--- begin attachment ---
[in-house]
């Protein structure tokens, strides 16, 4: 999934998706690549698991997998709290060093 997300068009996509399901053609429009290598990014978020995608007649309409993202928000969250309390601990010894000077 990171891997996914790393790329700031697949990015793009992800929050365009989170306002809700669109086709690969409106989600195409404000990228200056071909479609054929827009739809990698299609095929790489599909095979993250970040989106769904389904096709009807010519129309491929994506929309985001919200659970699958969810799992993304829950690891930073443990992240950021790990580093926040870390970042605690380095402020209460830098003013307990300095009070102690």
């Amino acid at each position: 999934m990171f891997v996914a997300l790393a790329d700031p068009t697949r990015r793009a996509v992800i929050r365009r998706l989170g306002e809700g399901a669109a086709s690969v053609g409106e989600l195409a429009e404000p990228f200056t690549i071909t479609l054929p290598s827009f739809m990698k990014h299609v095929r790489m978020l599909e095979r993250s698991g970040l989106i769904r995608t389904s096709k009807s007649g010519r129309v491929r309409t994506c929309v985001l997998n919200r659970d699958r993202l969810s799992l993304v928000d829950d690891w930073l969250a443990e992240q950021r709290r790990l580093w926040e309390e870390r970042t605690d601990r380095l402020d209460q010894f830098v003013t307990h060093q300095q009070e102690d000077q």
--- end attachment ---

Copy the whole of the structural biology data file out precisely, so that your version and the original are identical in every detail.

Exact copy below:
[in-house]
């Protein structure tokens, strides 16, 4: 999934998706690549698991997998709290060093 997300068009996509399901053609429009290598990014978020995608007649309409993202928000969250309390601990010894000077 990171891997996914790393790329700031697949990015793009992800929050365009989170306002809700669109086709690969409106989600195409404000990228200056071909479609054929827009739809990698299609095929790489599909095979993250970040989106769904389904096709009807010519129309491929994506929309985001919200659970699958969810799992993304829950690891930073443990992240950021790990580093926040870390970042605690380095402020209460830098003013307990300095009070102690």
């Amino acid at each position: 999934m990171f891997v996914a997300l790393a790329d700031p068009t697949r990015r793009a996509v992800i929050r365009r998706l989170g306002e809700g399901a669109a086709s690969v053609g409106e989600l195409a429009e404000p990228f200056t690549i071909t479609l054929p290598s827009f739809m990698k990014h299609v095929r790489m978020l599909e095979r993250s698991g970040l989106i769904r995608t389904s096709k009807s007649g010519r129309v491929r309409t994506c929309v985001l997998n919200r659970d699958r993202l969810s799992l993304v928000d829950d690891w930073l969250a443990e992240q950021r709290r790990l580093w926040e309390e870390r970042t605690d601990r380095l402020d209460q010894f830098v003013t307990h060093q300095q009070e102690d000077q």